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Mondeuse Noire - Frühroter Veltliner

Mondeuse Noire - Frühroter Veltliner

Frühroter Veltliner is a fruity, powerful wine with a bit of spice and hints of almonds when made into Eiswein, for which it is mostly used as the popularity of dry Frühroter Veltliner has waned in recent years, though still available. Golden straw color. Peach custard, melon and cashew nougat aromas follow through on a round, silky entry to a dryish light-to-medium body with crisp orange note. Finishes with a slightly grassy mineral accented fade. A nice even and balanced apéritif. The early drinking, gently acidic wines are low in alcohol and present a bouquet that is mainly herbaceous with whiffs of flowers and bitter almonds. The varietal Frühroter Veltliner most probably originated in Gumpoldskirchen, Austria. It ripens early and is therefore, in contrast to Zierfandler (late red), called fruehrot (early red). Frühroter Veltliner is a natural cross between Roter Veltliner and Sylvaner and is related to Neuberger, from the same cross, Zierfandler and Savagnin and is used as a parent in a number of crossings. It is not, despite the similar nomenclature, related to Grüner Veltliner.

One of our "Dark Mysterious Strangers from the Alps"

Mondeuse Noire, or Gros Rouge, was once a highly planted variety in France and Switzerland (especially in Vaud and Geneva). However, the phylloxera epidemic in the 19th century almost wiped out Mondeuse Noire completely. Fortunately enough vines survived.

Savoie have in the last 20 years embraced Mondeuse Noire as their flagship red with increasing success, while Switzerland is slowly following suit, but it remains far less grown today than before.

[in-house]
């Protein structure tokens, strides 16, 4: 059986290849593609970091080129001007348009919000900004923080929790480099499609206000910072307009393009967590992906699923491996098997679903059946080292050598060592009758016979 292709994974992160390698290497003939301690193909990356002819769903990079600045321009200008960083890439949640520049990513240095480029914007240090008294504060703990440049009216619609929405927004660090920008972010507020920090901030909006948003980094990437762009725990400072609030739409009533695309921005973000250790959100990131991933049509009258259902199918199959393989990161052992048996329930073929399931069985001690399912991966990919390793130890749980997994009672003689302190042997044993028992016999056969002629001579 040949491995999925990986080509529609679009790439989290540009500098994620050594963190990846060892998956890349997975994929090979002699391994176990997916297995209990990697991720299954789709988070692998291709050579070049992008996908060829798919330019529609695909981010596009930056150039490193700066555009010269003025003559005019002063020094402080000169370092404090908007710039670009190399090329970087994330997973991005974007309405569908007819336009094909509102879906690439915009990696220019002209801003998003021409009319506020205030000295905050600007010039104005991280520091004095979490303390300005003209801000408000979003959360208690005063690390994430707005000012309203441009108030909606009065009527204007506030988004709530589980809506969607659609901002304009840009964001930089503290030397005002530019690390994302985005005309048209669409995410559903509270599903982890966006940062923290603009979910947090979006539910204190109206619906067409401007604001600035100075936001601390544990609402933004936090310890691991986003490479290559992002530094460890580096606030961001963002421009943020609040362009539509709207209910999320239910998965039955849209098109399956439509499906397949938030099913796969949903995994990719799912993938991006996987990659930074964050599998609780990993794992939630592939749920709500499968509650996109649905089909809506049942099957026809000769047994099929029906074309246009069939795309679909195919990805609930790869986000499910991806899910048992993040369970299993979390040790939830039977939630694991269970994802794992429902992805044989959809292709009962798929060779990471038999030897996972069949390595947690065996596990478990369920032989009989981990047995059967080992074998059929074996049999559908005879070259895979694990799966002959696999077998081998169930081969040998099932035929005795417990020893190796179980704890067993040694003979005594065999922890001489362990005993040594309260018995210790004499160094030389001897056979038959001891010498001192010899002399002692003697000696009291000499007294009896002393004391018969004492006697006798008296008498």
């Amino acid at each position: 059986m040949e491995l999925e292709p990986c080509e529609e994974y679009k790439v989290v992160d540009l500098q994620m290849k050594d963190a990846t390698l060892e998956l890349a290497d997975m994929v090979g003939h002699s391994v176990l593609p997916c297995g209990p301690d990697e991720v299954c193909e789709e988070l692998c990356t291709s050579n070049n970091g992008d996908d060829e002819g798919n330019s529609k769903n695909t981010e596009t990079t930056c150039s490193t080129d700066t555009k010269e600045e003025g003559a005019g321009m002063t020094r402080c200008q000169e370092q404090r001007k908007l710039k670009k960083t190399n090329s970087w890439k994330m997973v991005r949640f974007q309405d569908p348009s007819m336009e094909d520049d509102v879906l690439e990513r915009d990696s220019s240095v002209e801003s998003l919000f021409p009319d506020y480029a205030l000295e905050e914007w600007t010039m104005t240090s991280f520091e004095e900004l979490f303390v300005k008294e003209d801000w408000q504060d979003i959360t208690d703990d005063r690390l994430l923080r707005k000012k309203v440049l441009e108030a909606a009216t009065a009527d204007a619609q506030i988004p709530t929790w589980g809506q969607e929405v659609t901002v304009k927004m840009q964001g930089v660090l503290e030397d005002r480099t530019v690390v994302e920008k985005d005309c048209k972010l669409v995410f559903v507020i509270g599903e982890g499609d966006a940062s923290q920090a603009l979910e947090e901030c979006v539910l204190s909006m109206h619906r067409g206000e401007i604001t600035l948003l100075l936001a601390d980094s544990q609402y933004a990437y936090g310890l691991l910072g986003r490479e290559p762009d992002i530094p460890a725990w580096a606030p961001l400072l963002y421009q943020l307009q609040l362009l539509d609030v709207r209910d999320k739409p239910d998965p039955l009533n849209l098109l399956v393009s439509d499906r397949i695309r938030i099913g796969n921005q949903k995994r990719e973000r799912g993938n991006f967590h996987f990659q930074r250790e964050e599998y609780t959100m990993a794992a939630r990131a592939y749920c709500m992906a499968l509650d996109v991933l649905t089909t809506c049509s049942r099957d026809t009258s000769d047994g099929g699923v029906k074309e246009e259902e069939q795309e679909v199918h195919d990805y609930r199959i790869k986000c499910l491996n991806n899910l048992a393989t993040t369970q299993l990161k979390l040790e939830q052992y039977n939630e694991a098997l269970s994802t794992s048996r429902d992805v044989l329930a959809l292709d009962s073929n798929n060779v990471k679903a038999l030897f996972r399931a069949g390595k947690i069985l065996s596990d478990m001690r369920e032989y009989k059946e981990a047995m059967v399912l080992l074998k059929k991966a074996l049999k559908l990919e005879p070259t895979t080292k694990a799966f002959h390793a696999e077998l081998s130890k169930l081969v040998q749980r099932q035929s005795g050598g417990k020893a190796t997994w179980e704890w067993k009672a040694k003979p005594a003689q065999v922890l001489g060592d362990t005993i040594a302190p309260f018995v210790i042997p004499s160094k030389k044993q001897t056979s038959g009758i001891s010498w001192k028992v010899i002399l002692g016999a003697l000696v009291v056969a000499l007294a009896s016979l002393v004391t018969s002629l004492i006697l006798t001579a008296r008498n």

Mondeuse Noire is a dark berried black grape which produces wines with well-balanced acidity and tannins. It's intense and a little wild. It has a deep purple colour and a pepperiness that seems to suggest that it is related to Syrah (which it turns out, it is). There are often bitter cherry notes and red fruits, especially plums.

We have examples from Savoie, France and Vaud, Switzerland.

The classic Mondeuse you are most likely to have encountered is made to be fairly dark and intense, very ripe. Both our Mondeuses from Jacquin are superb examples of that style from that warmest and sunniest corner of Savoie, Marestel. To complement them we chose the Saint Jean de la Porte from Philippe Grisard, which highlights the fruit and is a smoother, possibly more accessible wine. We then have a wilder, more natural version allowing tannins more expression by Raphael St Germain

Pick one, Pick all, Enjoy!

PS: If you're not ready to pick yet, Mondeuse's family history is almost a soap opera - if "I'm not your son, I'm your father" was a soap opera plot... Syrah's grandma or Syrah's half-sister, the next big thing? Read a bit more about it below.

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